Bell Boeing has rolled out the US Air Force's first production representative special operations CV-22B tiltrotor. Operational evaluation (Opeval) of the MV-22B transport version has been completed, and the US Marine Corps claims that the tiltrotor meets or exceeds all key performance parameters (KPP).


The extensively modified V-22 is one of four tiltrotors produced for the completed engineering manufacturing and development (EMD) phase. The CV-22, along with a second aircraft, is set for delivery to the USAF's Edwards AFB test facility on 18 September for the start of an 18-month flight test programme.

"The remanufactured aircraft is the closest we can make an EMD tiltrotor to a production CV-22 - it's got a complete list of items with everything on it," says John Buyers, Bell V-22 programme director. An earlier EMD aircraft fitted with a radar nose housing and additional tanks is undergoing handling tests. "We've not seen any differences from the MV-22," says Buyers.

Eight additional wing fuel cells and two auxiliary sponson tanks have been added to the CV-22, extending the tiltrotor's radius of action to 925km (500nm). As well as carrying the Raytheon APQ-186 terrain following/avoidance radar, the CV-22 is only the second test aircraft to be equipped with the new ITT ALQ-211 electronic warfare suite. It also has new EFW liquid crystal displays in place of the cathode ray tube displays.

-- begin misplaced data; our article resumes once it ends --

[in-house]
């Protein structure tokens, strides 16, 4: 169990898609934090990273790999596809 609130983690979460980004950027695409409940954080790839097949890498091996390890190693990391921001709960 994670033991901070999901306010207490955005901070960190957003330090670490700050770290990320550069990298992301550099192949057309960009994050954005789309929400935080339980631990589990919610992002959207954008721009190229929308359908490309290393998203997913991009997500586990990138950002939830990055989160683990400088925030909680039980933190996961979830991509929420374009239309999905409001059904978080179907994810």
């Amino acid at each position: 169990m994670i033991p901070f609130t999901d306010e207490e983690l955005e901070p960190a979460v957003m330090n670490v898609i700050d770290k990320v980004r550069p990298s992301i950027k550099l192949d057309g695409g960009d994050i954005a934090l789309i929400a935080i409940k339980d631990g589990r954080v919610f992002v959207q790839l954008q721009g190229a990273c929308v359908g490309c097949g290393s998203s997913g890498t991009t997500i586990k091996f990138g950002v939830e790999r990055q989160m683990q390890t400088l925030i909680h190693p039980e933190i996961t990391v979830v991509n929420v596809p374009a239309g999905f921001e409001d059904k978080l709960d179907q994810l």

Development and qualification of the radar occupies most of the CV-22's test programme. The minimum altitude for the radar has been reduced from 300ft (90m) to 200ft, and the Air Force Special Operations Command wants to lower this eventually to 100ft.

The USMC, meanwhile, claims the MV-22 met or surpassed all 12 KPPs during the Opeval. A final report is due to be released within the next 60 days. Several improvements have already been suggested, including a cabin climatic control system, improved reliability and a self-defence weapon.

Bell Boeing is evaluating proposals to fit the MV-22 with a chin-mounted 0.5in gun or weapon with an equivalent recoil load. The company has also been testing reliability improvements to the wing stow system.

"We think we've got the bugs out of the system," says Buyers.

Source: Flight International